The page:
Thousands March for Women’s Rights

Erin Bode, Staff Writer

In downtown D.C., the Women’s March on Washington took place Jan. 21, 2017, and it included 673 sister marches. Worldwide the march was attended by an 4.9 million people estimated by the Women’s March Website, including students from RHS. Over half a million marched in D.C., according to the organizers of the march.
According to the Women’s March website, “The march was organized in a counter protest to the inauguration of Donald Trump, and to protect the rights of “immigrants of all statuses, Muslims and those of diverse religious faiths, people who identify as LGBTQIA, Native people, Black and Brown people, people with disabilities, survivors of sexual assaulta��.”
Andrea Hall is a communications and outreach coordinator for Charity and Security network. She organized the Progressive Women Working Together, a group based in Montgomery County.
“People across America are seeing that there is this power of women that is so strong and so motivated, people who’ve never marched, people who’s never written a postcard or sent an email to their legislature before showed up because they’re so incredibly motivated to change what’s happening,” Hall said.
English teacher Anne Ehlers marched with her mother, sister and daughter.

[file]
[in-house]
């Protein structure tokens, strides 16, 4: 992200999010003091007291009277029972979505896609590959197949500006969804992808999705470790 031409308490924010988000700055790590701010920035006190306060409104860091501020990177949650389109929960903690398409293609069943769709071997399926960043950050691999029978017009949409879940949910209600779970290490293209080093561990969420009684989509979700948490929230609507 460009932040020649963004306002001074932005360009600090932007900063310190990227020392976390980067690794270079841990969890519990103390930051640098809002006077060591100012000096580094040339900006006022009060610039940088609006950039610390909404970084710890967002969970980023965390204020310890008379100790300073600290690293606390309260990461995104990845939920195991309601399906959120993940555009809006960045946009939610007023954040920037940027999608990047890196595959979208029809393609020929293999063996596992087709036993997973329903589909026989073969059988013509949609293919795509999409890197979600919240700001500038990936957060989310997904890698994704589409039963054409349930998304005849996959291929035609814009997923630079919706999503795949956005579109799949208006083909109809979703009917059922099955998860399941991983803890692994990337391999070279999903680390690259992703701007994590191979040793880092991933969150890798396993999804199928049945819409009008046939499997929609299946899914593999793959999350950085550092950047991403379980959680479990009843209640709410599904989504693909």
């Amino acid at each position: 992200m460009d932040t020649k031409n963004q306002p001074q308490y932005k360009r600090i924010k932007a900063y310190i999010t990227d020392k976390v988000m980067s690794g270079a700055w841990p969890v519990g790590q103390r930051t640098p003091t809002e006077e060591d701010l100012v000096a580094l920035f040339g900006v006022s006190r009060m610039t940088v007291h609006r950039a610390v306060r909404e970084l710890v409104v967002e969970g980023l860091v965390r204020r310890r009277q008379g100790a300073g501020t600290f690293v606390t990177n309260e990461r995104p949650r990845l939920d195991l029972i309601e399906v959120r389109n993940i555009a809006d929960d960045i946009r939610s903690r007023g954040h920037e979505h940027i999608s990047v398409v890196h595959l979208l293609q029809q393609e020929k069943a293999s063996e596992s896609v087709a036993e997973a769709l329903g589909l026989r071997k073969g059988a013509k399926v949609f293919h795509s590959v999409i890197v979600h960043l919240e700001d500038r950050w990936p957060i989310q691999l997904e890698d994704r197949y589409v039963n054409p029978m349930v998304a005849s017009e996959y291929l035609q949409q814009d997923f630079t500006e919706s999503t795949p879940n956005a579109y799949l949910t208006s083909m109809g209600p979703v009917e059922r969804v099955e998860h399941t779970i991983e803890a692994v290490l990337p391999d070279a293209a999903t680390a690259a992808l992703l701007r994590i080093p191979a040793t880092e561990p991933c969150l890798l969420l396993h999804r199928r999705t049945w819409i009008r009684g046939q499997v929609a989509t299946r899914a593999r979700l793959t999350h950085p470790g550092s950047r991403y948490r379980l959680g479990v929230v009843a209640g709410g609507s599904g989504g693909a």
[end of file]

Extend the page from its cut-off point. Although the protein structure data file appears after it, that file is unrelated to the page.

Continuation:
“My mother’s been a champion at protesting for a long time, but after the election I felt that it was really important that our voices get heard. Clinton won the popular vote, Donald Trump did not, and he’s making some really disturbing appointments, and that’s even before the horrific week we’ve had with the executive orders,” Ehlers said.
Throughout history, protests such as the March on Washington have had a lasting impact on American policy. Legislation such as the Civil Rights Act of 1964 and the Voting Rights Act of 1965 were pushed forward and passed partly because of the size of the march, and how much attention it got.
According to the Washington Post, “[The Women’s March] provided a balm for those eager to immerse themselves in a like-minded sea of citizens who shared their anxiety and disappointment after Democrat Hillary Clinton’s historic bid for the presidency ended in defeat.”
Still, some attendees, such as sophomore Emma Mejia, who attended the march with her mother, seemed to wonder how much of a lasting impact the Women’s March on Washington will get.
“Though the march was successful in theory, there was definitely flaws in its execution. I think the turnout indicated to President Trump that there are, in fact, thousands who resist him. Hopefully the march sparks a series of protests that advocates against certain policies,” Mejia said.